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The origins of Geumjeongsanseong Fortress lie obscured in the past, but it’s thought to date from the Three Kingdoms period of Korea (57 AD – 668), when Busan was part of Silla. Rebuilt in 1707, it’s the largest mountain fortress in the country, spanning 3.2 square miles. A wall in various states of repair marks the perimeter, with gates and watchtowers spaced along its length. Nowadays, the interior of the fort is used for hiking (an über-popular Korean pastime) and nature retreats.

The cable car up the mountain was fun, although the day was so hazy that our view was severely limited. It takes about five minutes and runs for over a kilometer. On arriving, we had to hike twenty minutes uphill to arrive at the fortress’ South Gate, which has been recently renovated, as have long stretches of the wall.

After passing through the gate, our day really started. We had underestimated the size of the park, and immediately realized that our planned hike to the North Gate wouldn’t be happening. We walked along the eastern wall for a couple hours on a well-marked but very hilly path, dodging the caterpillars hanging from trees, and enjoying some incredible views over the city.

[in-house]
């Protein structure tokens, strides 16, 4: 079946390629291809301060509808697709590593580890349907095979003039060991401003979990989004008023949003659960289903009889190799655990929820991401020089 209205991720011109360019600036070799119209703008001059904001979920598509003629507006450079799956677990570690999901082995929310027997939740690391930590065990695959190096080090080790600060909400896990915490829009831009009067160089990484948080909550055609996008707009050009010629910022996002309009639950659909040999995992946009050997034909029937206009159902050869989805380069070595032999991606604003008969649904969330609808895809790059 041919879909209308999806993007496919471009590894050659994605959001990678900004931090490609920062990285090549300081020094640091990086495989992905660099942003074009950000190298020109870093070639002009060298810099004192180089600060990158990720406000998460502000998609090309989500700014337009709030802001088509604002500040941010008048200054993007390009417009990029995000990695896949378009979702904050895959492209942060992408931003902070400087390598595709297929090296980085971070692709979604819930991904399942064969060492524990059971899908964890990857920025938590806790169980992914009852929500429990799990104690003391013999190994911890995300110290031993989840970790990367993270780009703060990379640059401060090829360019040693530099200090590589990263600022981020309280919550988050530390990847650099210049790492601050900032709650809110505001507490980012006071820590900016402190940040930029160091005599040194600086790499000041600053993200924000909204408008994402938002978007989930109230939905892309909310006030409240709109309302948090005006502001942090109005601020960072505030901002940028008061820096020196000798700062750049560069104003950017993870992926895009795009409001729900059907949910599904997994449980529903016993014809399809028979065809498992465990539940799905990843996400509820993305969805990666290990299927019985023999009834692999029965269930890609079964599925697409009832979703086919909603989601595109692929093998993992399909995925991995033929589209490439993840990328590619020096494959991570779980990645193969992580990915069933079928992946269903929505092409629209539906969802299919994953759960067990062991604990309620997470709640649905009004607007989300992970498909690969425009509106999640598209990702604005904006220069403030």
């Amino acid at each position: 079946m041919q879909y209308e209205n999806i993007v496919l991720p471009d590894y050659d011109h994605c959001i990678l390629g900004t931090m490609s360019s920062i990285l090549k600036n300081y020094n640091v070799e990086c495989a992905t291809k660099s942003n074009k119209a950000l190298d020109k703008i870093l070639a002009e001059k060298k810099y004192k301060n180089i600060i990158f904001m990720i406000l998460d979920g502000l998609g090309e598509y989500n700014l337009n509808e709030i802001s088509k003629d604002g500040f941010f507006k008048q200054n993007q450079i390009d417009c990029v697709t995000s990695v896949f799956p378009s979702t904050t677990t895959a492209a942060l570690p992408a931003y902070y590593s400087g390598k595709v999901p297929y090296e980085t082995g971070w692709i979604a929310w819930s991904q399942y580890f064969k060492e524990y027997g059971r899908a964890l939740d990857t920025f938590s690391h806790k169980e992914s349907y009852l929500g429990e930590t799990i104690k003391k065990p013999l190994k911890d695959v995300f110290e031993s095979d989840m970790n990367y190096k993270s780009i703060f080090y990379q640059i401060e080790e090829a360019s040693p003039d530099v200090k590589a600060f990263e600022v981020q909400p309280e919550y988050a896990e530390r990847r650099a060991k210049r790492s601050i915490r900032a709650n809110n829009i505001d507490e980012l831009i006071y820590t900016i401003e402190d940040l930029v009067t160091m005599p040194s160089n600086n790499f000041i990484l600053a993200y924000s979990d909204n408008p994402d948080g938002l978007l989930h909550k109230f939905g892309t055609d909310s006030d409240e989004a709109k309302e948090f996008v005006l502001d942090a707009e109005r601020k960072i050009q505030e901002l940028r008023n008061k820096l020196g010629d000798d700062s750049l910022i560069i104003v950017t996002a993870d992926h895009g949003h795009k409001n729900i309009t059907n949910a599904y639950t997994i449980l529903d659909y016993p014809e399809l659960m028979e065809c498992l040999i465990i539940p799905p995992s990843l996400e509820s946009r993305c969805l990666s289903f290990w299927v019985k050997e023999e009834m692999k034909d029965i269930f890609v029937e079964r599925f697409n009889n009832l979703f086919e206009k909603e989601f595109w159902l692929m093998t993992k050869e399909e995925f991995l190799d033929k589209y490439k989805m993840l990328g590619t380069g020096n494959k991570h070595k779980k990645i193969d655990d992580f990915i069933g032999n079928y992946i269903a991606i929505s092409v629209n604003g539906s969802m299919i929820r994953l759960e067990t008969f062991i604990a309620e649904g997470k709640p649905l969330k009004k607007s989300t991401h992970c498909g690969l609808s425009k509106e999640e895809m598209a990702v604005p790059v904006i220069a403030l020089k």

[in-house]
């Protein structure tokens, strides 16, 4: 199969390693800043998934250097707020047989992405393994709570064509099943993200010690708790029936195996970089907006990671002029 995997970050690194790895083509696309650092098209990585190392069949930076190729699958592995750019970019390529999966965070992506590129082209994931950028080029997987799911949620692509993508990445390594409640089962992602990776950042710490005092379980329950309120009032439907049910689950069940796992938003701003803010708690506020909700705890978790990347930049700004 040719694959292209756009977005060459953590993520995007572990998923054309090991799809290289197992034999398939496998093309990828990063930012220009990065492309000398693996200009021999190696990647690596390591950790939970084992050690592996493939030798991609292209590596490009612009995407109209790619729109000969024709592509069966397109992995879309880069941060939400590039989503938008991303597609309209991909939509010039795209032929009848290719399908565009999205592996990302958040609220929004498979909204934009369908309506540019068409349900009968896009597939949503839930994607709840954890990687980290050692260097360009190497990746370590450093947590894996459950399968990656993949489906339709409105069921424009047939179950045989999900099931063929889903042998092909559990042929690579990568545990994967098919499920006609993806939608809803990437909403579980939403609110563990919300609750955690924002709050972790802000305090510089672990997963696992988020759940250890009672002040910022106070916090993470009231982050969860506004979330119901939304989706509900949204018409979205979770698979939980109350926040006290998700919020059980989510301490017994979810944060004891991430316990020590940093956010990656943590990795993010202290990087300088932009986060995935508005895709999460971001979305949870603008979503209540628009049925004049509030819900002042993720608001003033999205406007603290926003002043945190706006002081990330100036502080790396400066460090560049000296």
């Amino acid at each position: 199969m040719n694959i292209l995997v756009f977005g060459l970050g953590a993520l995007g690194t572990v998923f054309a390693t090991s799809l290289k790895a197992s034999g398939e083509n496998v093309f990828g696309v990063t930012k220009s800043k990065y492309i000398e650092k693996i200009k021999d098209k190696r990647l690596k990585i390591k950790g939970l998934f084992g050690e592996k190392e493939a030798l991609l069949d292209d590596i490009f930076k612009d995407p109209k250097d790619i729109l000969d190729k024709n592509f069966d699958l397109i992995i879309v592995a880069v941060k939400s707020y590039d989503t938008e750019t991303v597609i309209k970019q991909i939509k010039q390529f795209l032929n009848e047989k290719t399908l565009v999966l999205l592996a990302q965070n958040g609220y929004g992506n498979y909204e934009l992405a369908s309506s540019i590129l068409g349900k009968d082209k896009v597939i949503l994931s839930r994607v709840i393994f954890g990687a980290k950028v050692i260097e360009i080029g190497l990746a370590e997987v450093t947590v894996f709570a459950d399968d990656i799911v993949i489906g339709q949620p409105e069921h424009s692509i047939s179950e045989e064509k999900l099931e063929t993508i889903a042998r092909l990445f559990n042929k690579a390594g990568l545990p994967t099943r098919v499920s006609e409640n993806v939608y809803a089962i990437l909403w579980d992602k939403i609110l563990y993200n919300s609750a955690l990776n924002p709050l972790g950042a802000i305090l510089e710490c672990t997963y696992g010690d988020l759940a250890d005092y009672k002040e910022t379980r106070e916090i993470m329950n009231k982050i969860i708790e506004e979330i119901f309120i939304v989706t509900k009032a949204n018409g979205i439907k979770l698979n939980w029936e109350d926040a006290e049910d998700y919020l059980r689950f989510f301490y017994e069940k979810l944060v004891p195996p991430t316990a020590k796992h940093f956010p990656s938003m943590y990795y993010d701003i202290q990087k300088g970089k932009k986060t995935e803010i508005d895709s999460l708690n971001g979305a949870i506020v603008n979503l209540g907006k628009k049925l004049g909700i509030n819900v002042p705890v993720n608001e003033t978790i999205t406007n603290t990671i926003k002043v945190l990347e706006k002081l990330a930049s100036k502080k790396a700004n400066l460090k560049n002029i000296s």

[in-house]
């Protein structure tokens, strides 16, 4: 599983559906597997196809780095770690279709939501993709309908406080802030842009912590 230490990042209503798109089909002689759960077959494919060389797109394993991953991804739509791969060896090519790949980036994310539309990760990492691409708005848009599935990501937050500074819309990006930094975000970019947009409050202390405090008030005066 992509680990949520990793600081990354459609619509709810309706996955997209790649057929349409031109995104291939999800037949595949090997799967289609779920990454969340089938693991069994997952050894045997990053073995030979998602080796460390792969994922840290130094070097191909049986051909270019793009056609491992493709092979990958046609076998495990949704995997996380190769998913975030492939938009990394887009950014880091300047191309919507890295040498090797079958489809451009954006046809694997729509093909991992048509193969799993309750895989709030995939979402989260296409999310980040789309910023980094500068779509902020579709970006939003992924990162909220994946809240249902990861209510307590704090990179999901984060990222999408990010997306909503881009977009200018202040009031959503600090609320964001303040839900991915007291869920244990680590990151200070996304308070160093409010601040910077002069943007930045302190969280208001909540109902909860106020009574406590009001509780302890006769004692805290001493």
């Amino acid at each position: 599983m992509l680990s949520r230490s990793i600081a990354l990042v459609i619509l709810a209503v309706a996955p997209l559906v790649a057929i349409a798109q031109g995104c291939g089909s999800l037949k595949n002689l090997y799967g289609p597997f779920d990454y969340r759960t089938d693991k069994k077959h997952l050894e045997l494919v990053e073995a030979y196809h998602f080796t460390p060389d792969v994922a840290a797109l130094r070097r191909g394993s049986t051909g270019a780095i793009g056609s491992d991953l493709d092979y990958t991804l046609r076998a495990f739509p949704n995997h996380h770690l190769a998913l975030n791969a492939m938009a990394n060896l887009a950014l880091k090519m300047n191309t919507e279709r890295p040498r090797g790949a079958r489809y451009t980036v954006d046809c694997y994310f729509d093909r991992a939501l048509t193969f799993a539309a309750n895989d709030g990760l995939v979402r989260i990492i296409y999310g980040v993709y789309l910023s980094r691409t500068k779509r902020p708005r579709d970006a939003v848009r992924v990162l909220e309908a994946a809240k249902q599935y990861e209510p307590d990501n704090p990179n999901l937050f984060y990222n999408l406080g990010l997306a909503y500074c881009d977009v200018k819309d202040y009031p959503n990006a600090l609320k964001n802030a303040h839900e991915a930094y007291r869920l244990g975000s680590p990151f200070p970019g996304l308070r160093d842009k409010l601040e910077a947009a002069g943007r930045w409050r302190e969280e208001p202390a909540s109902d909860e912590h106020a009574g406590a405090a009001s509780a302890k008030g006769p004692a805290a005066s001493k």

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For a mountain fortress on a Tuesday morning, this was a surprisingly busy place. We encountered a ton of other hikers, and every single one of them was completely outfitted in Ultimate Hiking Gear. The pants, the jackets, the backpacks, gloves, sticks, caps, etc. It was like we had landed in a commercial for hiking clothing and equipment.

On the way back to the South Gate, we got lost — getting lost seems to be a pattern for us in Busan. We were within 500 meters of the exit, but turned right instead of left, ignoring the sign for something called “Nam Mun” and continuing for an hour before finally pausing and thinking, “… wait a second”. Turns out, Nam Mun means South Gate. Oh silly guys, how did we not recognize the sign that so clearly pointed the way to “남문”?!

Although we were completely exhausted by the time we arrived back home, it was a great day out and I think we’ll be back. The Western Gate of the fortress is supposed to be impressive, as is Godangbong, the city’s highest peak. There’s enough to see on Geumjeongsan Mountain to occupy days.

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May 10, 2012 at 9:41 am Comments (5)
The 40 Steps Busan is a city with its sights focused firmly on the future -- which makes sense, because its past has been so fraught with hardship. But among the glitzy department stores and new constructions, there are a few memorials to bygone days. One of the most poignant is the 40 Steps, found near Yongdusan Hill.